The issue for many, including myself, is that DC hired him at all. The company has gone to great lengths to improve their representation of gay characters and stance on equality, so to hire a man such as Card seems like either a massive step-backwards or a catastrophic PR clusterfuck. But DC have stood by his appointment despite a now incredibly strong backlash-petition against it, saying,
“As content creators we steadfastly support freedom of expression, however the personal views of individuals associated with DC Comics are just that — personal views — and not those of the company itself.”
It’s a bit of a non-committal response. No one would have assumed that it was the case that DC was adopting his opinions, merely that they thought it a good idea to hire him. And as I’ve mentioned, there are many who are saying that he is entitled to his opinions.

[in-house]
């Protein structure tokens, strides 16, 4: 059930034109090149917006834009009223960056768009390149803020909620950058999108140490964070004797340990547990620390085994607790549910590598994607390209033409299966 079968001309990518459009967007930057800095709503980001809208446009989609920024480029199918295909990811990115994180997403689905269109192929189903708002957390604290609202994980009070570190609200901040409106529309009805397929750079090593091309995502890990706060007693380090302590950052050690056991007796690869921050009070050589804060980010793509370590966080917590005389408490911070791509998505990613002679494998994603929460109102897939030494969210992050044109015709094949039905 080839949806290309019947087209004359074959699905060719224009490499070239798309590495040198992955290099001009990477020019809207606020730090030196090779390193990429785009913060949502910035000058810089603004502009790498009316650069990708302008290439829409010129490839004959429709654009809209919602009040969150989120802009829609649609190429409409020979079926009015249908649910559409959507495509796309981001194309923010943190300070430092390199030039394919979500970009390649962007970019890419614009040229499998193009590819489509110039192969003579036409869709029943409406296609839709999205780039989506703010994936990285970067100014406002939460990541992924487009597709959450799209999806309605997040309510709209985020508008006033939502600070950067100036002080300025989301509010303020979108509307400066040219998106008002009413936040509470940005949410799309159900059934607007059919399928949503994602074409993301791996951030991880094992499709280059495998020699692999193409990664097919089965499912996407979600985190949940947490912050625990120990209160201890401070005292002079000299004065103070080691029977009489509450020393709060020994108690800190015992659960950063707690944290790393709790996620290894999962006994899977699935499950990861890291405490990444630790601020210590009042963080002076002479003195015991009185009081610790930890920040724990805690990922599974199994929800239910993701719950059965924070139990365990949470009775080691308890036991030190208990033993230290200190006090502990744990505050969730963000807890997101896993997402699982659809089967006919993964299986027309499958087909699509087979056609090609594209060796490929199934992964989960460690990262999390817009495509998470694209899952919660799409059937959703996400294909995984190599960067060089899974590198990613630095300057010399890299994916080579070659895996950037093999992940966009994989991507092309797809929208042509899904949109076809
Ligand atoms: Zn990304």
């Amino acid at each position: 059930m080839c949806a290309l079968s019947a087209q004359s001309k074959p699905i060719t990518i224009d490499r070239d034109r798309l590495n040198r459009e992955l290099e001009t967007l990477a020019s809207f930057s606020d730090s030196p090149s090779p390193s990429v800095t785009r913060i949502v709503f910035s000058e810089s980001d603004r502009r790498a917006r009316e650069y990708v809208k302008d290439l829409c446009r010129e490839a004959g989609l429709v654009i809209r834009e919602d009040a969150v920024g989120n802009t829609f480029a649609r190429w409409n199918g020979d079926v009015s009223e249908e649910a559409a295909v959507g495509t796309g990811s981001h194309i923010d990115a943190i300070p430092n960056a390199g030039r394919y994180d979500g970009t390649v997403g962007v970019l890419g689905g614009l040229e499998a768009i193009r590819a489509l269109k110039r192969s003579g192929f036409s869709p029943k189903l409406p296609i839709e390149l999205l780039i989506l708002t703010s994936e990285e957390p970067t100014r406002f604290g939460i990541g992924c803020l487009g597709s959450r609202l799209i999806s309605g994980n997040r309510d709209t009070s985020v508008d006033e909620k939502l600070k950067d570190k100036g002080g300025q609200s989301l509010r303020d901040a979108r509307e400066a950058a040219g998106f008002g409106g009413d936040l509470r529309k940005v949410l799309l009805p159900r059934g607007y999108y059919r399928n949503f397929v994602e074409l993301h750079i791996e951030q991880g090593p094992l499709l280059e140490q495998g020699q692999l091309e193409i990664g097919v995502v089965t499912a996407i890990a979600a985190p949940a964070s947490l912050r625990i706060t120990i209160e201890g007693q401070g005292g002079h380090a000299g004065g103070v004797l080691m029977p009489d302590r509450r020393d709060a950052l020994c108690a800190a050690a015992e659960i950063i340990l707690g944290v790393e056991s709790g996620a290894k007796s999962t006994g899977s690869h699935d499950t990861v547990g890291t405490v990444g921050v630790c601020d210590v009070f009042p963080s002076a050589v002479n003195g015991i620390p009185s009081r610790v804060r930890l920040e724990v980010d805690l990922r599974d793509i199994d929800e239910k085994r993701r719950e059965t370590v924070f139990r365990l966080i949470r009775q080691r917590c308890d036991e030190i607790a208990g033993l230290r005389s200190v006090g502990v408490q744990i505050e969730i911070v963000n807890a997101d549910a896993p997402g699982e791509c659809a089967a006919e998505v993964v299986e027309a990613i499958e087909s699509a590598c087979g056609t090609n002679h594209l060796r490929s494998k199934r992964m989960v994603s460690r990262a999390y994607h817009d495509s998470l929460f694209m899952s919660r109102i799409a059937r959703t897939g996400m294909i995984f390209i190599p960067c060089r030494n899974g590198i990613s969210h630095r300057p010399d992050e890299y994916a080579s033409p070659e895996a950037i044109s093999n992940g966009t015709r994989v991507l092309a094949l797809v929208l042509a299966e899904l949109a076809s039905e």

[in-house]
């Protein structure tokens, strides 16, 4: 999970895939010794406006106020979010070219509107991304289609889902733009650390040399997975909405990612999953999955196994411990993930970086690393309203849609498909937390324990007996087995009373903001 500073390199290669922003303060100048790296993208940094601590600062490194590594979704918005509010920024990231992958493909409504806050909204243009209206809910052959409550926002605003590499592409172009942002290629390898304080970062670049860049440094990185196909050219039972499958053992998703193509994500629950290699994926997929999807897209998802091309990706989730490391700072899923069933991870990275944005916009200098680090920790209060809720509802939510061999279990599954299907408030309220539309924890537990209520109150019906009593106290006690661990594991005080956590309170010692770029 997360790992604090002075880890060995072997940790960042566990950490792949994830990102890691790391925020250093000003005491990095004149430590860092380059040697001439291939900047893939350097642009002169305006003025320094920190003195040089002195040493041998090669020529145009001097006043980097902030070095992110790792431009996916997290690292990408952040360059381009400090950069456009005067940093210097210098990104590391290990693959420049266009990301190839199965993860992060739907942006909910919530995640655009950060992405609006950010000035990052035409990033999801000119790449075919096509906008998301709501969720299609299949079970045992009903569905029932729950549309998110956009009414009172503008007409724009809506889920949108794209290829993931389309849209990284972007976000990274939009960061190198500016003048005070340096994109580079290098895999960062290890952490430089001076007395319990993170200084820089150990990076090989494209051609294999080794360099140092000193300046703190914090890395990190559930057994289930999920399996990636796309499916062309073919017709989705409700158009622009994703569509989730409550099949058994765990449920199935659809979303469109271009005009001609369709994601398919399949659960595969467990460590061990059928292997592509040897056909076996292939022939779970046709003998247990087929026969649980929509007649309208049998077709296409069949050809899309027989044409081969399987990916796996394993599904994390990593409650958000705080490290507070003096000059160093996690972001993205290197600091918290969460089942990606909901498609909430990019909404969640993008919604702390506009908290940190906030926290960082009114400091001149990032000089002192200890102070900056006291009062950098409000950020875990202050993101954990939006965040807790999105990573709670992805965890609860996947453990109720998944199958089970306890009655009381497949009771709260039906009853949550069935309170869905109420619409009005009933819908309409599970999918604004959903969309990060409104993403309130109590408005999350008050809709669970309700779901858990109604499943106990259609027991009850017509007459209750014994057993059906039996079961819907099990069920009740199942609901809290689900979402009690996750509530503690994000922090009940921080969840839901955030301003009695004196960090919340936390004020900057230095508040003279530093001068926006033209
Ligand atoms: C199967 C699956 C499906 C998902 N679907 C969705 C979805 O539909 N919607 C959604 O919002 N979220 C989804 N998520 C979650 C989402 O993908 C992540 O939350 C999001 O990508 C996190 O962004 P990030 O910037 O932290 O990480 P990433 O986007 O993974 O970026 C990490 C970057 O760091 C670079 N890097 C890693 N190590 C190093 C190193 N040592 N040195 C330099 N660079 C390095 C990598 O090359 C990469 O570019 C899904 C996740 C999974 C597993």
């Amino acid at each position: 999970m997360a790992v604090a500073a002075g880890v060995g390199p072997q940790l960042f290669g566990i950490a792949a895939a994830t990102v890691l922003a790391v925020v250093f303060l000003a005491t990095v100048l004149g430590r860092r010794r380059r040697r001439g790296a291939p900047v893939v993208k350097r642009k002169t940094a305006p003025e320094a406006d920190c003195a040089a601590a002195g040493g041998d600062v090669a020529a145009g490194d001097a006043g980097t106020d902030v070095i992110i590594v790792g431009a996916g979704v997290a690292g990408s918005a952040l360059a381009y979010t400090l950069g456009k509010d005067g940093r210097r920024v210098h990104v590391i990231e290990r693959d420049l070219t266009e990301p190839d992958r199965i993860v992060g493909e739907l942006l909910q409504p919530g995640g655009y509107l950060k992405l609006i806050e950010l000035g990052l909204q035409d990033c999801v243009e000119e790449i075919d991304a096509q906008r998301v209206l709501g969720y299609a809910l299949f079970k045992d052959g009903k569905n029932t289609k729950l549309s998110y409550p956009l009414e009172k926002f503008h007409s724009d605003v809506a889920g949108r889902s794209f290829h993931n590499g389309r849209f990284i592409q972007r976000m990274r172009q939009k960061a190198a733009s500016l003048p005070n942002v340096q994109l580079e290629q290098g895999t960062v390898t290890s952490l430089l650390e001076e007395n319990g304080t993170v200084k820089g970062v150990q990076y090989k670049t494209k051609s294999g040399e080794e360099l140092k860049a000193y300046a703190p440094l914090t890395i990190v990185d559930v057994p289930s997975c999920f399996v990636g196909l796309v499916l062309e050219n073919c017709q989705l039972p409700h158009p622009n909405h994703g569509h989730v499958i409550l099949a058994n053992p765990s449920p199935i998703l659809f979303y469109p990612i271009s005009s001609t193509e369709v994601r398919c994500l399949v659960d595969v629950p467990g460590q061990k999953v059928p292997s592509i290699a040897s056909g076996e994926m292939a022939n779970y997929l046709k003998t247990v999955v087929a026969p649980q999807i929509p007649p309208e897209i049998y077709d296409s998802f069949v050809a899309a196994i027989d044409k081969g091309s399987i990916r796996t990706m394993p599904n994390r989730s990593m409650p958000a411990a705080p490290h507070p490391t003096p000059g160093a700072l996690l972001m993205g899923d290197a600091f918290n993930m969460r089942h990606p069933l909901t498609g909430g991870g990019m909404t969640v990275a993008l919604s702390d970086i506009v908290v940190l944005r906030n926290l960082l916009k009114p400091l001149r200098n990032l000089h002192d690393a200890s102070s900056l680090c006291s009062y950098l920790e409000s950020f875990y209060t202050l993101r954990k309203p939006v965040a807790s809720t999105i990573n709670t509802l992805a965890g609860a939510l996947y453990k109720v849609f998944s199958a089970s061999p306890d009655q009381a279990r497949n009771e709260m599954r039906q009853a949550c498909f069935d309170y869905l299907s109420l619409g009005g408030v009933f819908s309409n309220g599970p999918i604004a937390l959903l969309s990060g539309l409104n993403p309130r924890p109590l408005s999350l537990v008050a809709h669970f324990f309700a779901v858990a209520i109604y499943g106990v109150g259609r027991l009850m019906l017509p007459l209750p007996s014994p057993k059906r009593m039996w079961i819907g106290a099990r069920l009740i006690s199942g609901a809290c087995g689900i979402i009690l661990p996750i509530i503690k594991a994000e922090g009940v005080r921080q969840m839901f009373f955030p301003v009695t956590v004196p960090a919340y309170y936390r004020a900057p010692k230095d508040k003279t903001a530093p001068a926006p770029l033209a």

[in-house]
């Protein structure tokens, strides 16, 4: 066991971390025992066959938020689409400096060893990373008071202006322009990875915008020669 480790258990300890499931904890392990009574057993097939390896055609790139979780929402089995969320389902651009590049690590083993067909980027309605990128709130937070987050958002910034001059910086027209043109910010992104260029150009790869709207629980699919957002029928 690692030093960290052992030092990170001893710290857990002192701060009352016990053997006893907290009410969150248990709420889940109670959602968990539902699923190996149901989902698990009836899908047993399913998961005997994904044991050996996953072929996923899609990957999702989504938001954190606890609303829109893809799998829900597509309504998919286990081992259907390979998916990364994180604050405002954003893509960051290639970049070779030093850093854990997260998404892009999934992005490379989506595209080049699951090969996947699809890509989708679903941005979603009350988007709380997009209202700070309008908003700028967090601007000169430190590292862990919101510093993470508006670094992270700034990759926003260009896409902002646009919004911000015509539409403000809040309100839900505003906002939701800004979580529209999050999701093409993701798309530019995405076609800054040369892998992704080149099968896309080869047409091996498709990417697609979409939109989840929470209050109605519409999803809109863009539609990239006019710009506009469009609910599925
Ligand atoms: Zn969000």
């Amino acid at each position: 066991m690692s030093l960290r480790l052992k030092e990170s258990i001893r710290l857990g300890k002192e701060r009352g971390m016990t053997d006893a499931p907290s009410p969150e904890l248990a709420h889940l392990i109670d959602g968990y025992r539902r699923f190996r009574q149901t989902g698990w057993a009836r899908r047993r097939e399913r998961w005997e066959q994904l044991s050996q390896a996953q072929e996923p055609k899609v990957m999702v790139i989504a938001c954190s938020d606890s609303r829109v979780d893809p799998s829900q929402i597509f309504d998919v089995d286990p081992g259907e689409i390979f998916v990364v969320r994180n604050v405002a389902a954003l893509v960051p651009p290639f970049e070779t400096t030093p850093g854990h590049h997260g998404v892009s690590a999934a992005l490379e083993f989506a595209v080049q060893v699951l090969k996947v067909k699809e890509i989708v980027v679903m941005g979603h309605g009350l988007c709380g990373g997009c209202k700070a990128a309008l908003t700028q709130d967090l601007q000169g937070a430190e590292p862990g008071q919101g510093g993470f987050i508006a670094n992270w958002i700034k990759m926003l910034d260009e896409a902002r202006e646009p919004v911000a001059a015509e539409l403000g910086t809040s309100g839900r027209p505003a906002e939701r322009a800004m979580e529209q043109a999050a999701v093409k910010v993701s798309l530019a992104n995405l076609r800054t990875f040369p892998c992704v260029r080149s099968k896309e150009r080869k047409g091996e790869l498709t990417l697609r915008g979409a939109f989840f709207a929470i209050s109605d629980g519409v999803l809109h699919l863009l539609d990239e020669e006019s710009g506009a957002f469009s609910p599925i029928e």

But there’s that word again: opinion.
Why is it that homophobia is acceptable as someone’s opinion? As much as I hate to compare the struggle of gay rights to the struggle of black rights (entirely different things, but so often thrown together for comparison), if Card thought people of race should have rights removed, if he thought that mixed race marriage should be outlawed, then not only would it not be considered an ‘opinion’, but the vile hate speech that it is, but he almost certainly would never have been hired by DC in the first place.